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A Tale of Two Cities

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Tellson’s Bank by Temple Bar was an old-fashioned place, even in the year one thousand seven hundred and eighty. It was very small, very dark, very ugly, very incommodious. It was an old-fashioned place, moreover, in the moral attribute that the partners in the House were proud of its smallness, proud of its darkness, proud of its ugliness, proud of its incommodiousness. They were even boastful of its eminence in those particulars, and were fired by an express conviction that, if it were less objectionable, it would be less respectable. This was no passive belief, but an active weapon which they flashed at more convenient places of business. Tellson’s (they said) wanted no elbow-room, Tellson’s wanted no light, Tellson’s wanted no embellishment. Noakes and Co.’s might, or Snooks Brothers’ might; but Tellson’s, thank Heaven!— Tellson’s Bank near Temple Bar was an old-fashioned place, even back in 1780. It was very small, very dark, very ugly, and very uncomfortable. The partners who ran the bank were old-fashioned too. They were proud of its smallness, darkness, ugliness, and discomfort. They even boasted that their bank was all these things, and they believed that it if hadn’t been so unpleasant, it wouldn’t have been so well respected. The bankers liked to brag about this to their competitors. Tellson’s Bank, they would say, didn’t need elbow room or bright light or fancy decorations. Maybe Noakes and Co. or Snooks Brothers needed these things, but not Tellson’s Bank!
Any one of these partners would have disinherited his son on the question of rebuilding Tellson’s. In this respect the House was much on a par with the Country; which did very often disinherit its sons for suggesting improvements in laws and customs that had long been highly objectionable, but were only the more respectable. Any one these partners would have disinherited his own son for suggesting they refurbish Tellson’s. In this way, Tellson’s was like England, which did often punish its citizens for trying to improve laws and customs. But the fact that people had objected to these laws and customs for so long made them more respected.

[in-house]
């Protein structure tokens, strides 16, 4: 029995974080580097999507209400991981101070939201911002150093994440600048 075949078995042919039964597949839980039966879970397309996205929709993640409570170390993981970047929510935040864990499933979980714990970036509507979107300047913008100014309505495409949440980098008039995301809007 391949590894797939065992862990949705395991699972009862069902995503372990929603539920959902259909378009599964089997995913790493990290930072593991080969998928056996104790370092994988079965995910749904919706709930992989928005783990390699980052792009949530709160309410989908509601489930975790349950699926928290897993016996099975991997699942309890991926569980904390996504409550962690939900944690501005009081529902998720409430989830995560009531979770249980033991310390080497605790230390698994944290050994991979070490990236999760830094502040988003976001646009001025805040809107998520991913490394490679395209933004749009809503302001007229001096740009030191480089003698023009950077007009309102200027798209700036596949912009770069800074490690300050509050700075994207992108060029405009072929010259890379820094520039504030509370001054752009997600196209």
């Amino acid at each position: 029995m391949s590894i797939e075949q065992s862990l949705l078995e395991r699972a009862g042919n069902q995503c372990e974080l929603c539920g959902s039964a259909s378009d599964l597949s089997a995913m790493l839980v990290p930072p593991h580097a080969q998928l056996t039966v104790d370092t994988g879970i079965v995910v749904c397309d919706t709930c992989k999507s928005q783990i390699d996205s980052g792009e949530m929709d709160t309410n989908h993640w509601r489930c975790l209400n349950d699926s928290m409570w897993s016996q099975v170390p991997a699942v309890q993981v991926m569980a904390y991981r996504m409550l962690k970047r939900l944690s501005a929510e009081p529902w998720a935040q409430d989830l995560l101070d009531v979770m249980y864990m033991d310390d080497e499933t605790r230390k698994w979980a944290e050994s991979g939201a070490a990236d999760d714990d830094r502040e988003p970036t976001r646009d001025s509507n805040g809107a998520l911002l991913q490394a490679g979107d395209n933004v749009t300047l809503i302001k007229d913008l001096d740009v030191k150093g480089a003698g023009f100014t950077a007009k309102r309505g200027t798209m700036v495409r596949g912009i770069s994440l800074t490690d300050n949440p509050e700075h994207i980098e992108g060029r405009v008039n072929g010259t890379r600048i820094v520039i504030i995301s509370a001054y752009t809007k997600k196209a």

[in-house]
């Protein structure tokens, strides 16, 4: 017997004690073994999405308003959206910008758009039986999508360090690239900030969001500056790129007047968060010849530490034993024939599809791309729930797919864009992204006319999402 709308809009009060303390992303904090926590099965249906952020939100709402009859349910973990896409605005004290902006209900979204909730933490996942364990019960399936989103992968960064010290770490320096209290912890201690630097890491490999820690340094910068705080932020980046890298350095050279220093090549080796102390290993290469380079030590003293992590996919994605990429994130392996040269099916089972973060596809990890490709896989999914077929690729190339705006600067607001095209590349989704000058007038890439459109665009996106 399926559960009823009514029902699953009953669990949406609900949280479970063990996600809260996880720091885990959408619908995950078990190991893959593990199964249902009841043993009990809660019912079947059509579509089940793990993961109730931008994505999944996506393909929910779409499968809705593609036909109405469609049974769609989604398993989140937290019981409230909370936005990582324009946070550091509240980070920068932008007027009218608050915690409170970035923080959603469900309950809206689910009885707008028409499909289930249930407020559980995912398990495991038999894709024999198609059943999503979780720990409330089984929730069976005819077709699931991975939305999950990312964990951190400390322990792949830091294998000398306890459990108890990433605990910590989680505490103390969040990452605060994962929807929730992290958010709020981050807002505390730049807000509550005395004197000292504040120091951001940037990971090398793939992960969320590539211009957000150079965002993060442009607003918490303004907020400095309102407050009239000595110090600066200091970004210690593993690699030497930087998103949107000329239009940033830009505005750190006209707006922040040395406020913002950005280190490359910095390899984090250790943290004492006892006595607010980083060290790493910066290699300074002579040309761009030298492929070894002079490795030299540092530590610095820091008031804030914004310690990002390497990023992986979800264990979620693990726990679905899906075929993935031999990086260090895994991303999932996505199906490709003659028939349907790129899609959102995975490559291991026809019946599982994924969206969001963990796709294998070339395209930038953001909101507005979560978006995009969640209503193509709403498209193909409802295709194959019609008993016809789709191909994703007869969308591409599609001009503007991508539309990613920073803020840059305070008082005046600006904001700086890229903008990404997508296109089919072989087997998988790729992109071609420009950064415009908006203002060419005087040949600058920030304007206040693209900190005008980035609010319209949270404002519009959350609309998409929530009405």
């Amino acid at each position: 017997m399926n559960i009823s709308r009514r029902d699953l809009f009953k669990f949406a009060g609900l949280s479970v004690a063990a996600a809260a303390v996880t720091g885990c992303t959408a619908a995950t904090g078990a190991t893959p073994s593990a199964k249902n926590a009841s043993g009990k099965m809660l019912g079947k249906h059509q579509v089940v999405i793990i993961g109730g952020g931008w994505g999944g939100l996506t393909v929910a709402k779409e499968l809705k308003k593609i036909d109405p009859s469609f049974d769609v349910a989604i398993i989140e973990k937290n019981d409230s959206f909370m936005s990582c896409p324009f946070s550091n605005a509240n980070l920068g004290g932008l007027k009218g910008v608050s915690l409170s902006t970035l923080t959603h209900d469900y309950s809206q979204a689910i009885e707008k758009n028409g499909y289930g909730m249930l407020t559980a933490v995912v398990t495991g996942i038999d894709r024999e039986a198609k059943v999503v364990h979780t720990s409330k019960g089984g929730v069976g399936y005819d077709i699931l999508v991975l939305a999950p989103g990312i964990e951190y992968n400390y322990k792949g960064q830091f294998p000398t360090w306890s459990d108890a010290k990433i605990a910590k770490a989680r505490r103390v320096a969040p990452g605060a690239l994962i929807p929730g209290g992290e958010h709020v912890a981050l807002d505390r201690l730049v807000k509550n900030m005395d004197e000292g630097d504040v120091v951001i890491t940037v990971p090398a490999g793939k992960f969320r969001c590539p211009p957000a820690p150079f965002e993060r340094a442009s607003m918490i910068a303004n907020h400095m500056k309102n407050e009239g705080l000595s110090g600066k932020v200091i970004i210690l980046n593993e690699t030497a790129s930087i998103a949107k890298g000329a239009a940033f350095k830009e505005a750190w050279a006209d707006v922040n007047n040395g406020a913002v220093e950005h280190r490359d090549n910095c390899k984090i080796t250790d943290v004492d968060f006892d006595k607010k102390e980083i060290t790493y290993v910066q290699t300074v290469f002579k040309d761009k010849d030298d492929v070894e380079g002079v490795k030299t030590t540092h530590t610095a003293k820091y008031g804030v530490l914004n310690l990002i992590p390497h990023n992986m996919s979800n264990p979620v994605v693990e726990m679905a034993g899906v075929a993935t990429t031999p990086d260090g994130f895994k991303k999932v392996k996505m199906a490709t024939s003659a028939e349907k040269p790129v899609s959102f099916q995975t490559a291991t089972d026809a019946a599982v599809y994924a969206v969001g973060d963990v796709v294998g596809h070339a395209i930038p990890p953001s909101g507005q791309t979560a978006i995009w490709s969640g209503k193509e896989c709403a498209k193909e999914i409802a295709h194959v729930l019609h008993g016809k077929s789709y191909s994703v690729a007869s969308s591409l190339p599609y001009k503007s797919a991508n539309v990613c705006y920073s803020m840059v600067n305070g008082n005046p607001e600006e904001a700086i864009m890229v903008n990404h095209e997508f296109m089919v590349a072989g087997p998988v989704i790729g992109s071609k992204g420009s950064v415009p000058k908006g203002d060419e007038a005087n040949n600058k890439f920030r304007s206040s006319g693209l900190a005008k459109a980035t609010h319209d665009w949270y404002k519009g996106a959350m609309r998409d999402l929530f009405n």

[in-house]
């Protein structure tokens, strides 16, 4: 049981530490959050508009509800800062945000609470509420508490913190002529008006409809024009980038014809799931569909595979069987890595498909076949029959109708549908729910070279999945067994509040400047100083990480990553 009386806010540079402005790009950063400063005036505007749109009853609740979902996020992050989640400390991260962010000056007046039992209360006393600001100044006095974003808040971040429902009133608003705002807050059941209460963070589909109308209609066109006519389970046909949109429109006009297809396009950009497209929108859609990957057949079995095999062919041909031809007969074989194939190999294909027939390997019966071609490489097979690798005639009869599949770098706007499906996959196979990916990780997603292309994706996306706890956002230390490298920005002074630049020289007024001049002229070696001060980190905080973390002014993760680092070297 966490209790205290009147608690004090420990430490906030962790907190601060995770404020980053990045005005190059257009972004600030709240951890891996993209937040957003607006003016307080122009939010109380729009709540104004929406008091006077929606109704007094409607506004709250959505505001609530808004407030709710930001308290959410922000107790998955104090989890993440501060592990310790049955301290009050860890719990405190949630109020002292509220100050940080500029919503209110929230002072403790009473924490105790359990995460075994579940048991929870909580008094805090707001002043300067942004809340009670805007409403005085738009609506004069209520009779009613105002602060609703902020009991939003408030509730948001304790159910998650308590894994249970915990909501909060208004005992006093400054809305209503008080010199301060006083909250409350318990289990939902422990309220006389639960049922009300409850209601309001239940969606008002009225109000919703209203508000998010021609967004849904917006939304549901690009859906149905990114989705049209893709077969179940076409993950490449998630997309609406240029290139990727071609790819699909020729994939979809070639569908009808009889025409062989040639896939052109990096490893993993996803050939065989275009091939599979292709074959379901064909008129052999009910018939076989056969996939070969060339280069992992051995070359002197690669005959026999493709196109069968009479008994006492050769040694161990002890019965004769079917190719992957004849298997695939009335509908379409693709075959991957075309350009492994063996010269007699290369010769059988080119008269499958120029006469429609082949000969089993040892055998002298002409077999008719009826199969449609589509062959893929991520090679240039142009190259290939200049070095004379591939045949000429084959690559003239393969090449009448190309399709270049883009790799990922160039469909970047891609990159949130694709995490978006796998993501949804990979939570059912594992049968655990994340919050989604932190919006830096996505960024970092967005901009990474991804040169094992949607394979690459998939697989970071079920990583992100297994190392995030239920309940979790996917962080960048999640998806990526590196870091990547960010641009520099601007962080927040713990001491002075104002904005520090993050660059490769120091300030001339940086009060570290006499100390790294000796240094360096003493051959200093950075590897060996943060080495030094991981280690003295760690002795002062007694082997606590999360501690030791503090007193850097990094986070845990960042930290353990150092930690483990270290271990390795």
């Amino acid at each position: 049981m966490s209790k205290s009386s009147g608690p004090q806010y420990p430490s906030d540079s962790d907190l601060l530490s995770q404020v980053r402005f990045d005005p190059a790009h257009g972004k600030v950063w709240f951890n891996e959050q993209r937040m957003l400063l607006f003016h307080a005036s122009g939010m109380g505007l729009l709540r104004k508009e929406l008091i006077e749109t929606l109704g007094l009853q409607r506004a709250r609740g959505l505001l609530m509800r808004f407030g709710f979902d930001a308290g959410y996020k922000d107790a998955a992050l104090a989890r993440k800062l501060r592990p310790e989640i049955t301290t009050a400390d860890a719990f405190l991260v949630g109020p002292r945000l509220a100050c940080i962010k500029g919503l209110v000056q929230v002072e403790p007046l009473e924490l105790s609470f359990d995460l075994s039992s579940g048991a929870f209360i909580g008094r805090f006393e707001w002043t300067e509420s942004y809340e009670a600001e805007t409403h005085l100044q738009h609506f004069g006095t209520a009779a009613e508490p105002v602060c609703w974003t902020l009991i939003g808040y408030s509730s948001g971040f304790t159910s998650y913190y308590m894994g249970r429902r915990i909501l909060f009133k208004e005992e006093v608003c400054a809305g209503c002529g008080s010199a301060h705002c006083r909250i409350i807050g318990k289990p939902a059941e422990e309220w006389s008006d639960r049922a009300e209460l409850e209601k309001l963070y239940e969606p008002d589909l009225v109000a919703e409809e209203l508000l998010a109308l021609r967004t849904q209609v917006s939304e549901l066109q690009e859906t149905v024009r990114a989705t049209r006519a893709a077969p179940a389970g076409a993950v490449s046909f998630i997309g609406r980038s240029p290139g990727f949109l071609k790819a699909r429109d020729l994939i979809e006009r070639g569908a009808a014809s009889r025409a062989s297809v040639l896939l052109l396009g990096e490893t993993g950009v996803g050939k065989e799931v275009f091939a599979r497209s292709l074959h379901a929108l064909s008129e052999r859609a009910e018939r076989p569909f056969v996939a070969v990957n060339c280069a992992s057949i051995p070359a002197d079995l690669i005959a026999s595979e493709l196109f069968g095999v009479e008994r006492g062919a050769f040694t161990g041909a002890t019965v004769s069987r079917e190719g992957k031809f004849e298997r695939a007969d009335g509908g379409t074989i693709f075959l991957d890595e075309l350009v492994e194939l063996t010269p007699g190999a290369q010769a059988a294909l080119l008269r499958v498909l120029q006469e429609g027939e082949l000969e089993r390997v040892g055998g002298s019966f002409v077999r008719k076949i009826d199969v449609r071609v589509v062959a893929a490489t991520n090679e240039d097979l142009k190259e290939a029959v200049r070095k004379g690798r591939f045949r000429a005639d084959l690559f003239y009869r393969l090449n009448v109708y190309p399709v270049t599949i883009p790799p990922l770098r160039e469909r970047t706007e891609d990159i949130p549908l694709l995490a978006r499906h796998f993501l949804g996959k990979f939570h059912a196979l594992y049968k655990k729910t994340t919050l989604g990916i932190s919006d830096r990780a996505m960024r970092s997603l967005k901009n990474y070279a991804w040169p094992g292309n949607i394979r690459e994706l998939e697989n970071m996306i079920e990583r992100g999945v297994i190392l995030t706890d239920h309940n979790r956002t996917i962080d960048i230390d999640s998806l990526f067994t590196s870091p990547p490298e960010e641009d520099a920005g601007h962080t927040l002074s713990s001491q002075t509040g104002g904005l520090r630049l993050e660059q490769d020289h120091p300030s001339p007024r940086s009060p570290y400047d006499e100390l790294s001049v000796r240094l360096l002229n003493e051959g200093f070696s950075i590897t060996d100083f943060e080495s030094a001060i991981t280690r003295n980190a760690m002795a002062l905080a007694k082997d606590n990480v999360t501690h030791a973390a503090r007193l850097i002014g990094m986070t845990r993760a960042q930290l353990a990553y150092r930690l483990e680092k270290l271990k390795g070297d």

Thus it had come to pass, that Tellson’s was the triumphant perfection of inconvenience. After bursting open a door of idiotic obstinacy with a weak rattle in its throat, you fell into Tellson’s down two steps, and came to your senses in a miserable little shop, with two little counters, where the oldest of men made your cheque shake as if the wind rustled it, while they examined the signature by the dingiest of windows, which were always under a shower-bath of mud from Fleet-street, and which were made the dingier by their own iron bars proper, and the heavy shadow of Temple Bar. If your business necessitated your seeing “the House,” you were put into a species of Condemned Hold at the back, where you meditated on a misspent life, until the House came with its bands in its pockets, and you could hardly blink at it in the dismal twilight. Your money came out of, or went into, wormy old wooden drawers, particles of which flew up your nose and down your throat when they were opened and shut. Your bank-notes had a musty odour, as if they were fast decomposing into rags again. Your plate was stowed away among the neighbouring cesspools, and evil communications corrupted its good polish in a day or two. Your deeds got into extemporised strong-rooms made of kitchens and sculleries, and fretted all the fat out of their parchments into the banking-house air. Your lighter boxes of family papers went up-stairs into a Barmecide room, that always had a great dining-table in it and never had a dinner, and where, even in the year one thousand seven hundred and eighty, the first letters written to you by your old love, or by your little children, were but newly released from the horror of being ogled through the windows, by the heads exposed on Temple Bar with an insensate brutality and ferocity worthy of Abyssinia or Ashantee. In this way, Tellson’s Bank had become the ideal of inconvenience. You entered by struggling to push open the creaky old front door, then tripping down two steps to find yourself in the depressing little place. There were two little counters where extremely old men would take your check in their shaky hands and read your signature by the light coming through the dirty windows. These windows were always covered in the mud from Fleet Street and were made even darker by their iron bars and the shadow of Temple Bar. If you needed to see the head of the bank, you were sent to something like a holding cell, where you could think about your wasted life until the head of the bank came in with his hands in his pockets. He took your money out of, or put it into, rotten old dusty wooden drawers. Your money smelled old and stale, as if the bills were rotting. Your silverware was stored among this filth, and the putrid environment would quickly ruin its polish. Property deeds were stored in old kitchens and washrooms that had been turned into vaults, and all their moisture evaporated into the banking-house air. Boxes of family documents were stored upstairs in a room with a giant dining table, on which dinner was never served. Here, even back in 1780, old love letters and letters from your children would just have been spared the horror of being stared at by the severed heads placed on top of Temple Bar, the kind of barbarous act you would expect to see in ancient Abyssinia or Ashanti.

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